1. Mandate a specialist to conduct a lease audit at least every three years to ensure that the lessor has met his obligations and has billed rent strictly in accordance with the terms of the lease.

Not for all 

Apart from the inclusion of an audit clause in the lease and especially the exercise of the right to audit, recommended for all tenants, the above recommendations may be unfavorable to certain types of tenants. In fact, if the type of economic activity you operate in the leased premises results in a greater than average electrical consumption per square foot, compared to the other tenants of the building, it would probably be to your advantage not to have the actual consumption of your leased premises measured and billed separately.

Do you think you are being overcharged for your electrical consumption? 

If so, do not hesitate to share your concerns in the space provided for this purpose below. If not, wouldn’t it still be prudent to verify? 

Are you about to sign a commercial lease or its renewal?

If so, be vigilant and include a good governance procedure in the process. Let me review your lease proposal to minimize your financial risk with respect to lease clauses that directly or indirectly affect the amount of rent you will pay for many years to come. Tenants and their lawyers consult me in this regard. So why don’t you?


  1. Ben

    Hi, my business is currently renting a commercial unit in a two unit building in Toronto. The building was originally 1 unit, but our landlord divided the space when they purchased it. Our lease states that we are responsible for our proportionate share of utilities not billed to individual units based on square footage. What we didn’t know at the time of signing was that our neighbouring unit would be occupied by a business with a large quantity of commercial refrigerators (the type found in grocery stores). Our business is a music rehearsal space that is usually empty from midnight to late afternoon, as our clients tend to operate in the evenings. As a result of this proportionate share arrangement our hydro bill is massive. I’ve done some load calculations and there is no way we could be using even a quarter of the electricity that our neighbour uses. When we received our first CAM reconciliation I brought these concerns to the landlord, in hopes that we could remedy the situation. They refused to change these arrangements and have continued to bill us for 49% of the utilities. What’s worse is that they have recently informed us that there is in fact a check meter in the neighbours unit, so they should be able to calculate the neighbour’s use and deduct it from the overall amount. However, they refuse to retroactively apply this information to the previous bills and insist on only monitoring it going forward. This issue has resulted in CAM fees that are quite a lot higher than we had budgeted for (originally $3.50/sq ft, now $9/sq ft) which has stifled our ability to grow as a business. Have you ever heard of a situation like this before?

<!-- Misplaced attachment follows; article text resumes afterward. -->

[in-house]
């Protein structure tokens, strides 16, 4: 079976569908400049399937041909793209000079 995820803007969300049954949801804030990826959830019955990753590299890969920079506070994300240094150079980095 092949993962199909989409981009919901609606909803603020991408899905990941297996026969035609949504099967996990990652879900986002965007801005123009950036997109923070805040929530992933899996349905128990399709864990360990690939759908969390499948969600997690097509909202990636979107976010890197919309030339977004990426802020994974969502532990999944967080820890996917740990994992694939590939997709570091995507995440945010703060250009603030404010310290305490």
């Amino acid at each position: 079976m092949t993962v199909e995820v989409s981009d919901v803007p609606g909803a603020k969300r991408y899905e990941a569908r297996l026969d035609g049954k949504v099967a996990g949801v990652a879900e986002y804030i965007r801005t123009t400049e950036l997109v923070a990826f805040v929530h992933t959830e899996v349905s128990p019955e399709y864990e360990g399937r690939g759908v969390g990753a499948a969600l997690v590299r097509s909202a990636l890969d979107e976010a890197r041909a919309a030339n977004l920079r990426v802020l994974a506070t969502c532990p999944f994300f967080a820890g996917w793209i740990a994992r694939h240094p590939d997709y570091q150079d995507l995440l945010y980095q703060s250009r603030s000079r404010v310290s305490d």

• Martin Santerre CPA, CA

      Hi Ben.
      Yes I did. I have a few comments and suggestions to make on your situation. But first I need to have a look at your lease. I suggest you get in touch with us. Our «contact» information is on the web site.
      Looking forward to talking to you.


Submit a Comment

Your email address will not be published. Required fields are marked *

Share This